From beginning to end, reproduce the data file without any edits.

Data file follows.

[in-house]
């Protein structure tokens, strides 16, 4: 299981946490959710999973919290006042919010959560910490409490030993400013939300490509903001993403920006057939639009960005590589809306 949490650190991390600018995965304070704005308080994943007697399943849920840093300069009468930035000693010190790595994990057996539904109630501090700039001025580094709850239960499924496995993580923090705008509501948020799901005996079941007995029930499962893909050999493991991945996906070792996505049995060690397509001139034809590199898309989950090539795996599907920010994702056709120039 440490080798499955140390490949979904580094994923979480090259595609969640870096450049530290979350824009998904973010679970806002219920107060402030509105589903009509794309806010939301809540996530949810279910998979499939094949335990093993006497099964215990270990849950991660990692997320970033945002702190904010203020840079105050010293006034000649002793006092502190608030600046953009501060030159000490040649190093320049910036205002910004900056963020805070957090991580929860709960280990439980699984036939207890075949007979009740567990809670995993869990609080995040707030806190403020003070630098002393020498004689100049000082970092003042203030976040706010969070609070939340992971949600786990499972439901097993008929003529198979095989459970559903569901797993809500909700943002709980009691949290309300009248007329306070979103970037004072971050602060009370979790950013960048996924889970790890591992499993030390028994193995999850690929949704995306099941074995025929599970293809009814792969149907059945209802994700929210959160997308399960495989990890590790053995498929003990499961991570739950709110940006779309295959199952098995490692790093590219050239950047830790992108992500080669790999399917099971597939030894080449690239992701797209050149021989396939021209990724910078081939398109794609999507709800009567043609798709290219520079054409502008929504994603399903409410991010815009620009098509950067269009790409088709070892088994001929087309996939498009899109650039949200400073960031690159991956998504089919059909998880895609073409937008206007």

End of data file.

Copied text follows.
[in-house]
């Protein structure tokens, strides 16, 4: 299981946490959710999973919290006042919010959560910490409490030993400013939300490509903001993403920006057939639009960005590589809306 949490650190991390600018995965304070704005308080994943007697399943849920840093300069009468930035000693010190790595994990057996539904109630501090700039001025580094709850239960499924496995993580923090705008509501948020799901005996079941007995029930499962893909050999493991991945996906070792996505049995060690397509001139034809590199898309989950090539795996599907920010994702056709120039 440490080798499955140390490949979904580094994923979480090259595609969640870096450049530290979350824009998904973010679970806002219920107060402030509105589903009509794309806010939301809540996530949810279910998979499939094949335990093993006497099964215990270990849950991660990692997320970033945002702190904010203020840079105050010293006034000649002793006092502190608030600046953009501060030159000490040649190093320049910036205002910004900056963020805070957090991580929860709960280990439980699984036939207890075949007979009740567990809670995993869990609080995040707030806190403020003070630098002393020498004689100049000082970092003042203030976040706010969070609070939340992971949600786990499972439901097993008929003529198979095989459970559903569901797993809500909700943002709980009691949290309300009248007329306070979103970037004072971050602060009370979790950013960048996924889970790890591992499993030390028994193995999850690929949704995306099941074995025929599970293809009814792969149907059945209802994700929210959160997308399960495989990890590790053995498929003990499961991570739950709110940006779309295959199952098995490692790093590219050239950047830790992108992500080669790999399917099971597939030894080449690239992701797209050149021989396939021209990724910078081939398109794609999507709800009567043609798709290219520079054409502008929504994603399903409410991010815009620009098509950067269009790409088709070892088994001929087309996939498009899109650039949200400073960031690159991956998504089919059909998880895609073409937008206007």